Conventional measurement methods of laser damage threshold is based on a statistical basis, so the measurement process is time consuming and expensive. Adopting a binary phase grating to form a laser spot array, applying the spectrum theory of beam propagation to calculate the energy distribution of the laser spot array, utilizing a calibrated CCD to monitor the peak fluence distribution of the laser spot array and the damage situation of the test sample, and taking image processing on time, we can obtain the laser damage probability and threshold of the test sample. Our experiments show that a certain energy density distribution of the laser spot array generated by a binary phase grating can be used as the detective source in laser damage probability measurement. This approach is also capable of measuring laser damage threshold. The measuring error of single shot would be partly introduced by the CCD image of beam and image processing. However, compared with the laser damage threshold measurement of multi-shots laser, this novel method gives similar results within the error range. In our experiment, the data difference is less than 20% between the conventional and single-shot measurement.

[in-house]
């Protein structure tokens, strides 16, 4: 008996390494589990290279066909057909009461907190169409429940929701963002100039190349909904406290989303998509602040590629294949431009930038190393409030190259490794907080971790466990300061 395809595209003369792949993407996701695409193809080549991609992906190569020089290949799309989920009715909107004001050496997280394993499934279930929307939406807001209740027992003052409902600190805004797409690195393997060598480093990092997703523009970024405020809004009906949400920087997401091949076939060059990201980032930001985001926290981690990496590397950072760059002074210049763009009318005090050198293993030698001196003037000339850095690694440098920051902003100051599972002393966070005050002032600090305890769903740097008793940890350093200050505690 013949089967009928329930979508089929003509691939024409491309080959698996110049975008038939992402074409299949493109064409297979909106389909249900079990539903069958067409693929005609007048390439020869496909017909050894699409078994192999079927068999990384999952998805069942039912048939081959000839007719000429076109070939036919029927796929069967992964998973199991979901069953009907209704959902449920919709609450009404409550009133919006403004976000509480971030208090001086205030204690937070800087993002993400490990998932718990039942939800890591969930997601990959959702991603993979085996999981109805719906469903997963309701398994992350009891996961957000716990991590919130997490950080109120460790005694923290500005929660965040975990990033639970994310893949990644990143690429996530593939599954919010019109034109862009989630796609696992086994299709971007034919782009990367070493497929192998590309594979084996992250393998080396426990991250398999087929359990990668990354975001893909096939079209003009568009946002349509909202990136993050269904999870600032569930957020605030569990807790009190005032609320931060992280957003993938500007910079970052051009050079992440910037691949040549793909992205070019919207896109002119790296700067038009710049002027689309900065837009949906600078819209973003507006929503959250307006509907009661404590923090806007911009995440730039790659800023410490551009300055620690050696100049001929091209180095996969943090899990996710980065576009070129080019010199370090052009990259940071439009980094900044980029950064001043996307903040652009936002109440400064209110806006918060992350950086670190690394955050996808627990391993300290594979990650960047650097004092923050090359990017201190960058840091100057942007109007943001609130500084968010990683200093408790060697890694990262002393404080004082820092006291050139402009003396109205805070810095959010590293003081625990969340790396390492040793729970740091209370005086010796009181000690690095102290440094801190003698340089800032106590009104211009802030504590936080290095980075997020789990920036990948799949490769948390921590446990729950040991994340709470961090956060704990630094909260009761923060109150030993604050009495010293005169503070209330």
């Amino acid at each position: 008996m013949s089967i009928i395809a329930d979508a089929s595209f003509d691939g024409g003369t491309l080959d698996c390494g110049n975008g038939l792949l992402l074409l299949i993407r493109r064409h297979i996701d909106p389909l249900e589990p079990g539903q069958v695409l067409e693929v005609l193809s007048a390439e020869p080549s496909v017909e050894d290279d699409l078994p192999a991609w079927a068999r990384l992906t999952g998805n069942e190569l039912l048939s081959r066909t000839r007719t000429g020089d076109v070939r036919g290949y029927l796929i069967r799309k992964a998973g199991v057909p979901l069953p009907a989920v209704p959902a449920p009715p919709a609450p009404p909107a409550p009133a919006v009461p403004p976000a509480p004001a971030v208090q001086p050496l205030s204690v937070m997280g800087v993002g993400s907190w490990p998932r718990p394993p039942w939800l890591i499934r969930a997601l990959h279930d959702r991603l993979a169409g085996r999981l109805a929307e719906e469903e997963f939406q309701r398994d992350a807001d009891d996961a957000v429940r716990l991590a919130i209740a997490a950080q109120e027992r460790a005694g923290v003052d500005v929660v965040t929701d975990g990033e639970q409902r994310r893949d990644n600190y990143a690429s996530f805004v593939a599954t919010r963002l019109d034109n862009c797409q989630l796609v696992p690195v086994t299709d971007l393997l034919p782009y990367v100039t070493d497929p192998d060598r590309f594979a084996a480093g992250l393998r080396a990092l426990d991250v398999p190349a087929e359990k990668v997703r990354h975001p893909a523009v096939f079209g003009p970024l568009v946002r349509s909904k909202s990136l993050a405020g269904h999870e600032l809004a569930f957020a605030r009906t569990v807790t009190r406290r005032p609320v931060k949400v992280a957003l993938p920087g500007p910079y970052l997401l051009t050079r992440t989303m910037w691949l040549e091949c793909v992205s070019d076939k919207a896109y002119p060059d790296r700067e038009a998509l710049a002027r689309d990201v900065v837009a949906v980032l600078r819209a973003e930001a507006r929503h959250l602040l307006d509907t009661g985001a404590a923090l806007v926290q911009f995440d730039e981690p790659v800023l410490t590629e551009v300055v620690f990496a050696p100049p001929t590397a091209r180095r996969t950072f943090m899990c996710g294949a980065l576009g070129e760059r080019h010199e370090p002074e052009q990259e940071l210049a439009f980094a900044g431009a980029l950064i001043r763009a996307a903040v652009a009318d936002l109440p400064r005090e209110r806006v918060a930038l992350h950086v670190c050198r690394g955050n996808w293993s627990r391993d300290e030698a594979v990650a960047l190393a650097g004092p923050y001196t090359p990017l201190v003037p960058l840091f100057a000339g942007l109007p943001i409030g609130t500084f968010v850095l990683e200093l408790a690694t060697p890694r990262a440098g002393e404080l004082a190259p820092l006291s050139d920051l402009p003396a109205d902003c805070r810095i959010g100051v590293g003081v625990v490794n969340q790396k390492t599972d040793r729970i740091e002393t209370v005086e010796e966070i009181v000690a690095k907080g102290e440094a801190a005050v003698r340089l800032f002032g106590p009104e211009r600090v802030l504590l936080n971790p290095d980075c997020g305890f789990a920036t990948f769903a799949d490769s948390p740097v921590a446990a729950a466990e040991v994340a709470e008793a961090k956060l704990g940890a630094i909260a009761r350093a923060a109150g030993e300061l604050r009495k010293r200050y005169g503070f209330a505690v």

References and links

1.

C. A. Haynam, P. J. Wegner, J. M. Auerbach, M. W. Bowers, S. N. Dixit, G. V. Erbert, G. M. Heestand, M. A. Henesian, M. R. Hermann, K. S. Jancaitis, K. R. Manes, C. D. Marshall, N. C. Mehta, J. Menapace, E. Moses, J. R. Murray, M. C. Nostrand, C. D. Orth, R. Patterson, R. A. Sacks, M. J. Shaw, M. Spaeth, S. B. Sutton, W. H. Williams, C. C. Widmayer, R. K. White, S. T. Yang, and B. M. Van Wonterghem, “National Ignition Facility laser performance status,” Appl. Opt. 46(16), 3276–3303 (2007). [CrossRef] [PubMed]